The US chose to abstain last Friday (23 December) during a vote on a resolution against Israeli settlement expansion at the UN Security Council. The resolution, initially tabled by Egypt and reintroduced by New Zealand, Venezuela, Senegal, and Malaysia, demands an end to the building of settlements in the West Bank and East Jerusalem.

The Israeli government has reacted to the decision with a vigorous campaign against the 14 countries that voted in favour of the resolution – ambassadors have been summoned, aid programmes declared void, and meetings cancelled, including the planned get-together between UK Prime Minister Theresa May and her Israeli counterpart Benjamin Netanyahu in Davos next month. Moreover, Israel's Defence Ministry has reportedly been ordered to cease all non-security-related coordination with the Palestinian Authority.

The Israeli government minced no words in its press release after the UN vote: "Israel rejects the anti-Israel resolution at the UN and will not abide by its terms. At a time when the Security Council does nothing to stop the slaughter of half a million people in Syria, it disgracefully gangs up on the one true democracy in the Middle East, Israel, and calls the Western Wall occupied territory.

"The Obama administration not only failed to protect Israel against this gang-up at the UN, it collaborated with the UN behind the scenes."

But Obama's deputy national security adviser, Ben Rhodes, defended the administration's decision and asserted that Israel had only itself to blame: "Prime Minister Netanyahu had the opportunity to pursue policies that would have led to a different outcome today," Rhodes said in a press briefing. "Absent this acceleration of settlement activity, absent the type of rhetoric we've seen out of the current Israeli government, I think the United States likely would have taken a different view."

Arab Bedouin soldiers Israel Defences Force
Throughout 2016, the UN General Assembly adopted 20 resolutions singling out Israel, and only four resolutions against the rest of the world Amir Cohen/Reuters

But is it really that simple? You do not have to be a fervent supporter of Netanyahu and his firebrand grandstanding or an impassionate advocate for settlement building to feel uneasy about the decision taken by the Security Council. Regardless of who you think is responsible for the escalation, the vote will likely make matters worse for both Israelis and Palestinians.

Why? Because it fatally undermines the central premise of any permanent agreement between the two parties – land for peace. Israel gets security, Palestinians their own state after they agree on acceptable terms. The resolution passed on Friday, however, will encourage unilateralism over peace negotiations.

The Palestinian authority has been given the green light to pursue its policy of trying to isolate Israel diplomatically and to delegitimise it morally in the international arena rather than sitting down on the negotiation table and agree to painful concessions necessary for statehood. The vote will also boost the influence of the global BDS movement that wants Israel erased from the map altogether.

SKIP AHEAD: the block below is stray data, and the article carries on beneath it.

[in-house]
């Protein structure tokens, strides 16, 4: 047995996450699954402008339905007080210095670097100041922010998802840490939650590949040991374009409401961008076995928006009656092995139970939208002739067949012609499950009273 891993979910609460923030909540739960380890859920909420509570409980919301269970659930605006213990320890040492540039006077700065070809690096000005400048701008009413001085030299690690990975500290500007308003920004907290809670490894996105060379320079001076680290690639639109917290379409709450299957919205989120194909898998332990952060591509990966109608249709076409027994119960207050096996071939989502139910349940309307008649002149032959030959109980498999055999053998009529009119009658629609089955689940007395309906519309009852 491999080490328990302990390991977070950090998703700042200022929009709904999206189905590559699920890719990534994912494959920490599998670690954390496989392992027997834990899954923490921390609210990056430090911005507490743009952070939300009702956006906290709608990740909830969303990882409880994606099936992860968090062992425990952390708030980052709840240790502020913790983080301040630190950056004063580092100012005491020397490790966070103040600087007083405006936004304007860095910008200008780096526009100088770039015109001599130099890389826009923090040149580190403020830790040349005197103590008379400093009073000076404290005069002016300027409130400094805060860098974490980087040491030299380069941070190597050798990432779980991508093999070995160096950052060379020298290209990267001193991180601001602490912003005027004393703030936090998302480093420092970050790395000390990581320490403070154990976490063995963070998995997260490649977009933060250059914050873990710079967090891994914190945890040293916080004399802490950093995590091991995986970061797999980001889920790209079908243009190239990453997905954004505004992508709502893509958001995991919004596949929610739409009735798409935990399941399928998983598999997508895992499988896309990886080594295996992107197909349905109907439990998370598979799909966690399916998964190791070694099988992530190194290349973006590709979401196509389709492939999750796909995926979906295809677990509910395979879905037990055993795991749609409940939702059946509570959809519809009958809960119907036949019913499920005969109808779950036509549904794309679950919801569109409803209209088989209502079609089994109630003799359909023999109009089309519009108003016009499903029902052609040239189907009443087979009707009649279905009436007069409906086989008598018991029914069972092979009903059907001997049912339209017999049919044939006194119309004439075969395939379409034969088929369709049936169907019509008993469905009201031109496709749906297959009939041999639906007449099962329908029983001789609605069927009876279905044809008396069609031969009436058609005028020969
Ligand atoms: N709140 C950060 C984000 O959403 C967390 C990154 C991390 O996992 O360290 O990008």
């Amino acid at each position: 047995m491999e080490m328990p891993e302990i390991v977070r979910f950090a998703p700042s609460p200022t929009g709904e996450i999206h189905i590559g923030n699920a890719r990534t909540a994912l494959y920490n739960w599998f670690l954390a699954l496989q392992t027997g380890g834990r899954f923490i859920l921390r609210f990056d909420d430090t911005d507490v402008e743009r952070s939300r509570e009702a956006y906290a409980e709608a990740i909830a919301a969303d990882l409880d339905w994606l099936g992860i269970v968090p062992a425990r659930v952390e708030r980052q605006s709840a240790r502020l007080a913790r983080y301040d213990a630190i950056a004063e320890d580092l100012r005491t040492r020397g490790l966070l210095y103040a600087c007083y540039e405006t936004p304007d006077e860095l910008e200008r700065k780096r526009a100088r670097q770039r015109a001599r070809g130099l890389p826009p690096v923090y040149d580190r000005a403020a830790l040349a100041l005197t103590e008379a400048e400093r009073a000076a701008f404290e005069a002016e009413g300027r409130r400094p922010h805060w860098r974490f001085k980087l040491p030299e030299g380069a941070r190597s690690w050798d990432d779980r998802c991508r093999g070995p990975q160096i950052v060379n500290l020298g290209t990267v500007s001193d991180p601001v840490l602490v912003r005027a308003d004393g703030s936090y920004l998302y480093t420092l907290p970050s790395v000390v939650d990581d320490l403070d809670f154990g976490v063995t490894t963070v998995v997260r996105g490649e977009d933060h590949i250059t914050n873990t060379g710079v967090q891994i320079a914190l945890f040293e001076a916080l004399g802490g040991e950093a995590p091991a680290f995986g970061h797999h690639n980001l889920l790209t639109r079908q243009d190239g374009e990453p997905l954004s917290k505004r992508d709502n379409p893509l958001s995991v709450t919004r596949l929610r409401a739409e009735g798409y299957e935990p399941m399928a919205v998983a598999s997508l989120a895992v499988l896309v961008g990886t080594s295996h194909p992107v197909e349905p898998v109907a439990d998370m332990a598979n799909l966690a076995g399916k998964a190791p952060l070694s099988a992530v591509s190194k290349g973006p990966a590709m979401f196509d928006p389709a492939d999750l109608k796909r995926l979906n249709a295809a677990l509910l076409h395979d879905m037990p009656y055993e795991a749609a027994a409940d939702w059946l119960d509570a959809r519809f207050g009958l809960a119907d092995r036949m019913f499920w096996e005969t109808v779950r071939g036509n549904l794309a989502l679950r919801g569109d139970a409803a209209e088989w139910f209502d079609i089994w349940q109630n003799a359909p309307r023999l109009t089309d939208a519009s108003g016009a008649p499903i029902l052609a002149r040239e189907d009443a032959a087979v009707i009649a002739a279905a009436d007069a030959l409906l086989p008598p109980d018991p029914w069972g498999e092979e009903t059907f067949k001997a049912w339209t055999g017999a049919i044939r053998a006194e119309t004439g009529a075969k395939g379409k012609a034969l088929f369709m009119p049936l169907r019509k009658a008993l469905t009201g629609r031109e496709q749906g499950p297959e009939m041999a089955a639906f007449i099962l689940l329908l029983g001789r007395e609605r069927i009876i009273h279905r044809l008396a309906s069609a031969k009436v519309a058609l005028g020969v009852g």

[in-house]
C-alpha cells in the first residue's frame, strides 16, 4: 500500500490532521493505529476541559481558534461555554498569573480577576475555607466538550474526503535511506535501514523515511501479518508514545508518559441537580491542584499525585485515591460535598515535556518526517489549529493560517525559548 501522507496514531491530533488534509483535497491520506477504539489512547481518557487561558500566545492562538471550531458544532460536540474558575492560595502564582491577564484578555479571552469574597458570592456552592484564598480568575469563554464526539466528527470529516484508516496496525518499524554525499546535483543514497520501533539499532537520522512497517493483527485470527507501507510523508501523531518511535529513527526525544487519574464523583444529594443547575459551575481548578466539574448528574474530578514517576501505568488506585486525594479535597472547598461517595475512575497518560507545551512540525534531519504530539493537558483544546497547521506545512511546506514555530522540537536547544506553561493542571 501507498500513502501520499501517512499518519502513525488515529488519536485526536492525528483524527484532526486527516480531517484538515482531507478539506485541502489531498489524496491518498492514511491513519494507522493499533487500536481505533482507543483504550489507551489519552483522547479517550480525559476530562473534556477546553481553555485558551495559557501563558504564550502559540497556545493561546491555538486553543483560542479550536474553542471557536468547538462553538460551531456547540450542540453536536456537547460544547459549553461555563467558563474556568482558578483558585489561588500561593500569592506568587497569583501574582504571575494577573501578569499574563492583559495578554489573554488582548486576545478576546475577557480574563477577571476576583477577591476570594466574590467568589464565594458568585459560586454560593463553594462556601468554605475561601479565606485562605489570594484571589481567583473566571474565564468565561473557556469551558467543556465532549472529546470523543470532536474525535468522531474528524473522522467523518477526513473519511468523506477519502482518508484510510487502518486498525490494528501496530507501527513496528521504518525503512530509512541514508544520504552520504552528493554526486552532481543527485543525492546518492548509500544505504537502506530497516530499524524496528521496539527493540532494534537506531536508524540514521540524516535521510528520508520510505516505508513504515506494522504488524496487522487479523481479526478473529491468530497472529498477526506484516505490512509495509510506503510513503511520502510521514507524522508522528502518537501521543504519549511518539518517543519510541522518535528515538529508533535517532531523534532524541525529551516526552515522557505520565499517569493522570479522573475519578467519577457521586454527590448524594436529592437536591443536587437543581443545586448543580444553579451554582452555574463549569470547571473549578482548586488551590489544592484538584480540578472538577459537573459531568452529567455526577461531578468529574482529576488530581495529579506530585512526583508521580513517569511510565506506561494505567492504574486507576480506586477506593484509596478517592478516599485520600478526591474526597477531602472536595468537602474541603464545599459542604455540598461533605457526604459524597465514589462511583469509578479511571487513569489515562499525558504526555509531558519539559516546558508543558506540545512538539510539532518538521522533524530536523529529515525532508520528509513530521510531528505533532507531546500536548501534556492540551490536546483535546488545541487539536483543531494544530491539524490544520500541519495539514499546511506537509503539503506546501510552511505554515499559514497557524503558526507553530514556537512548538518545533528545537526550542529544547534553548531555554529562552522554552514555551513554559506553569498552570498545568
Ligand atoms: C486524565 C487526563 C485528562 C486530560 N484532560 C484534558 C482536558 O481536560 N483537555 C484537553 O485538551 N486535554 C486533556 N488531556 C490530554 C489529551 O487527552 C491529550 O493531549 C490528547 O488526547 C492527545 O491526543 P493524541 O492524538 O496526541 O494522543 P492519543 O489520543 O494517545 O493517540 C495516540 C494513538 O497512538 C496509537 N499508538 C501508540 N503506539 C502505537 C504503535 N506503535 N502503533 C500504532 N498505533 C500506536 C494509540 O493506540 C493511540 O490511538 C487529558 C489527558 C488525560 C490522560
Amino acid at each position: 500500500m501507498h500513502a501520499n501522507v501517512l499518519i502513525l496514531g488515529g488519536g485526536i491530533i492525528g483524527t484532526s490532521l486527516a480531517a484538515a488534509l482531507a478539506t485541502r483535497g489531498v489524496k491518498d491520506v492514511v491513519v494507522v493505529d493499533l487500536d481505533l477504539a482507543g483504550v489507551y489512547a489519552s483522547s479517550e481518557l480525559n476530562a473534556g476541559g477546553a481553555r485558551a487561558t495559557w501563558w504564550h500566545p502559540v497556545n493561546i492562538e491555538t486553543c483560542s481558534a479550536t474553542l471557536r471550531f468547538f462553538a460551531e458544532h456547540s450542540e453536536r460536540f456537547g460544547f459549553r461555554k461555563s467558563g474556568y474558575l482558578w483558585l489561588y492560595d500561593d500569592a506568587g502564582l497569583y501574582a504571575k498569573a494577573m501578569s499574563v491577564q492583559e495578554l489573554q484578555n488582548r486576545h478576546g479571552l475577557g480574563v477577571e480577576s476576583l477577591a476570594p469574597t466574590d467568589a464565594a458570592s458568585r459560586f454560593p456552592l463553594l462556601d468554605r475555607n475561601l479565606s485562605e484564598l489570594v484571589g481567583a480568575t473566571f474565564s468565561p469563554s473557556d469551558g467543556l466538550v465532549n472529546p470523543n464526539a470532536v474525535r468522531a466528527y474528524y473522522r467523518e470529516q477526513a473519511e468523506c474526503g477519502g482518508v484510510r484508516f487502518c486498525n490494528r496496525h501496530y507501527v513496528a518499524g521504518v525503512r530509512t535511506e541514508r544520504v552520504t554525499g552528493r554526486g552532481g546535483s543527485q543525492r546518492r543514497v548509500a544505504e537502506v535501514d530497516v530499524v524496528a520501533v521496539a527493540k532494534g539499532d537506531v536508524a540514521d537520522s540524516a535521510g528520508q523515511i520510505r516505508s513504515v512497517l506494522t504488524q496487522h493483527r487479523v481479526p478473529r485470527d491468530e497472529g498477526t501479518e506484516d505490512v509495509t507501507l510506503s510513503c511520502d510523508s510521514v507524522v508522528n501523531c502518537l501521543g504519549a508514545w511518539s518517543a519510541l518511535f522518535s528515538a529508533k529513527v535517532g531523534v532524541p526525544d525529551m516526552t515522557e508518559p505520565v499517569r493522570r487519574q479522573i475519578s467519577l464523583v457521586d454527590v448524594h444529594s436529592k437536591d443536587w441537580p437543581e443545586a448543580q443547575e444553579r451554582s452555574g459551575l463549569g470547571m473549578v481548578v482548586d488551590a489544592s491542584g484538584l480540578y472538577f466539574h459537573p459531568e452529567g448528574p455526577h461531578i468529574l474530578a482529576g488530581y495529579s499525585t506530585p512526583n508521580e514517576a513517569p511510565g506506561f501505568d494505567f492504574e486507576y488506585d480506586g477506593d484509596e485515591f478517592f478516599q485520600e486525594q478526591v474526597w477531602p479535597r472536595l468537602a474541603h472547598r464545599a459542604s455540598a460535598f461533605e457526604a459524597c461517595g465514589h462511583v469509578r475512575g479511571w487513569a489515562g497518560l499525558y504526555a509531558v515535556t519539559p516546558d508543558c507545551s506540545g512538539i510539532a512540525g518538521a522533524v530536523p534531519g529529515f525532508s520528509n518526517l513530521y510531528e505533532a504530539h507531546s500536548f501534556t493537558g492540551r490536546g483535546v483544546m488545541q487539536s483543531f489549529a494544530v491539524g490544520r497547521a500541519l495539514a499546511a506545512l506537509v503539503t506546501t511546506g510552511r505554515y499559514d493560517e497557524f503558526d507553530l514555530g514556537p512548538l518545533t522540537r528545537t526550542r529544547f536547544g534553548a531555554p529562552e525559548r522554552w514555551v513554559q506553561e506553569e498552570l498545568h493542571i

Meanwhile in Israel, the resolution was seen as a betrayal across the political spectrum. It will make it difficult for politicians like Herzog, Livni and others critical of Netanyahu's hard line politics, to facilitate peace negotiations with the Palestinian Authority. At the same time, it will not stop the Netanyahu government from approving new settlement buildings in the West Bank and East Jerusalem. And even when the Netanyahu government agreed to a partial settlement freeze for almost a year in 2009-2010, the Palestinian Authority proved unwilling to take part in peace negotiations orchestrated by the US.

What makes matters worse is that the decision to punish Israel was taken by the UN. It is not good enough to say for Netanyahu that the UN failed to take action in Syria and, therefore, cannot hold Israel to account. Two wrongs do not make a right and a democracy should never be held to the same principles as a mass murdering dictatorship.

An independent Palestinian state can only exist alongside a secured state of Israel.

However, the UN is so unabashedly and aggressively anti-Israel, the only Jew among its member states, that it is impossible to see the moral legitimacy with which it can credibly condemn Israel's actions.

Consider this: Throughout 2016, the UN General Assembly adopted 20 resolutions singling out Israel, and only four resolutions against the rest of the world combined. Not to forget the shameful vote by Unesco, the UN's primary cultural agency, nullifying any Jewish ties to Temple Mount –malicious historical revisionism of the worst kind.

It should thus come as no surprise that previous US administration, with the exception of the Carter government, have been hesitant to hand over the peace process to the UN. It has been US policy for decades to insist that any credible peace agreement cannot be imposed unilaterally by external powers, but will only emerge as the result of bilateral negotiations between Israel and the Palestinian Authority.

An independent Palestinian state can only exist alongside a secured state of Israel. The resolution passed on Friday facilitates no such thing.

Julie Lenarz is the Executive Director of the Human Security Centre.